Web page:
Because Covid-19 levels may always be high, this means you will always have to take precautions not to catch it.
What About Vaccination?
Vaccines are vitally important, and everyone should get vaccinated. Vaccines give essential protection against being critically ill with Covid-19 or dying of Covid-19. This protection lasts quite a long time, maybe up to a year.
Vaccines do not stop you catching Covid-19, being moderately ill with Covid-19 immediately after catching it, or developing long-term conditions weeks or months after catching Covid-19. Vaccines reduce the risk of these things happening to you, but do not get rid of that risk altogether. The protection that vaccines give you from catching Covid-19, being moderately ill with Covid-19 immediately after catching it, or developing long-term conditions weeks or months after catching Covid-19 wear off. 3-6 months after your last booster, you are probably as likely as an unvaccinated person to catch Covid-19, get moderately ill with Covid-19, or develop a long-term condition after catching Covid-19.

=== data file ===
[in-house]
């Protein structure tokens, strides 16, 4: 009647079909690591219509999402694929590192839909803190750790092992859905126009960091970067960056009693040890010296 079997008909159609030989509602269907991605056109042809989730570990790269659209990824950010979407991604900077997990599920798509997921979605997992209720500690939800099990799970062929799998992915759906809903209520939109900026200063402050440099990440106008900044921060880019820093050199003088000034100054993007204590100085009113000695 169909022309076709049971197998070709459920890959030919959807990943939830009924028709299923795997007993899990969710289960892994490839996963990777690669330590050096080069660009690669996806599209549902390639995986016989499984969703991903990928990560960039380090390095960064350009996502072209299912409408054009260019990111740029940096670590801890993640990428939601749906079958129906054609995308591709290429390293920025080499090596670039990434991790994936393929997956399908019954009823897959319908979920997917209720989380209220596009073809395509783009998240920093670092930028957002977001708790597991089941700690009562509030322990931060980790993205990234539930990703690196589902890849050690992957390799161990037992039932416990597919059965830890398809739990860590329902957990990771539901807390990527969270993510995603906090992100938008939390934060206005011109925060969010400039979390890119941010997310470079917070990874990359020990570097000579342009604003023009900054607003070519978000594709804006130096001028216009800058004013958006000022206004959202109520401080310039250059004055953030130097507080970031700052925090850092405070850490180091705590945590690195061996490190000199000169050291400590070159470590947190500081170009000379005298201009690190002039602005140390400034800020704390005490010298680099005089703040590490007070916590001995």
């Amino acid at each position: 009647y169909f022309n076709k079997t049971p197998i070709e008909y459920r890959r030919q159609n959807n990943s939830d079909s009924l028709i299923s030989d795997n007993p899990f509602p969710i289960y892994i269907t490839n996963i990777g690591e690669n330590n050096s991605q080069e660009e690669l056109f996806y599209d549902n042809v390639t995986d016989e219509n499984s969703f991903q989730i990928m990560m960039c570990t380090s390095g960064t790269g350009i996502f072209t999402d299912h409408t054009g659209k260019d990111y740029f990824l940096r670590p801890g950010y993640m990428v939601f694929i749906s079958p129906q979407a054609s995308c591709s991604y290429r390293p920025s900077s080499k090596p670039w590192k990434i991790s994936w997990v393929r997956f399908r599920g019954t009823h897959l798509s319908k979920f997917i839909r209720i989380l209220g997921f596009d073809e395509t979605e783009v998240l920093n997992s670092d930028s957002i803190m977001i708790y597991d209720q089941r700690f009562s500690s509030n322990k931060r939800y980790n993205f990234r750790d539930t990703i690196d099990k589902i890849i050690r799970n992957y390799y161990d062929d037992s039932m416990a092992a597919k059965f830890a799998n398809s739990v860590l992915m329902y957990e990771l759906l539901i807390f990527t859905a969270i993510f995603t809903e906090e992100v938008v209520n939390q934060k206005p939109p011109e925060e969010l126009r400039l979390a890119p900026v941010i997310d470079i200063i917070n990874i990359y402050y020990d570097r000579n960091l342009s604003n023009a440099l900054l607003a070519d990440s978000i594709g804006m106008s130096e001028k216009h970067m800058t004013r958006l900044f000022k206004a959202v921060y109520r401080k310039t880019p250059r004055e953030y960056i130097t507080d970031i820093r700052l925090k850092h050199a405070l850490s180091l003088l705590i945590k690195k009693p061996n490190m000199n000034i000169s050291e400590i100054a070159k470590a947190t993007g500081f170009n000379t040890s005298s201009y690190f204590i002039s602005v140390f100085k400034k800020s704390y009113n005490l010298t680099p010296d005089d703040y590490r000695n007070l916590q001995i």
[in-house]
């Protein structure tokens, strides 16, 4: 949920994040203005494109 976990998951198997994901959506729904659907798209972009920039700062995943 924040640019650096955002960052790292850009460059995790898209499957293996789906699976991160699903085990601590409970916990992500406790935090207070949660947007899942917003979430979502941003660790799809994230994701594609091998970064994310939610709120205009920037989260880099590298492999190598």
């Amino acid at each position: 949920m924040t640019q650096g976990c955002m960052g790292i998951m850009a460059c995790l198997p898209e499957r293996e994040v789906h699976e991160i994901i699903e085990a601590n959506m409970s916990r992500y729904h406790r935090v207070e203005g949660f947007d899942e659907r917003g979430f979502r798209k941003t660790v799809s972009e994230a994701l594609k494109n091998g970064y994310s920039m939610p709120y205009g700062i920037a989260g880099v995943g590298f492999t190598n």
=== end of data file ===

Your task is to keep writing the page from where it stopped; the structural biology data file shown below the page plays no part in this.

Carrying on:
BuDS’ advice is for everyone, whatever their age, medical conditions, disability, or circumstances, to avoid catching Covid-19. This is because, sooner or later, you will be unlucky and become seriously ill with Covid-19 or develop long-term symptoms after catching Covid-19. It is impossible to predict who will be unlucky and when, which is why we recommend everyone should take sensible precautions against catching Covid-19. To learn more about these sensible precautions, click here.
We Are Here To Help!
BuDS can help you by answering questions, providing information, helping you find practical support or help in a crisis or being a friendly voice if you’re lonely or isolated. If you’d like any help or support from us, message us through social media, e-mail email@example.com or leave us a voicemail on 01494 211179. We’ll do our very best to help you.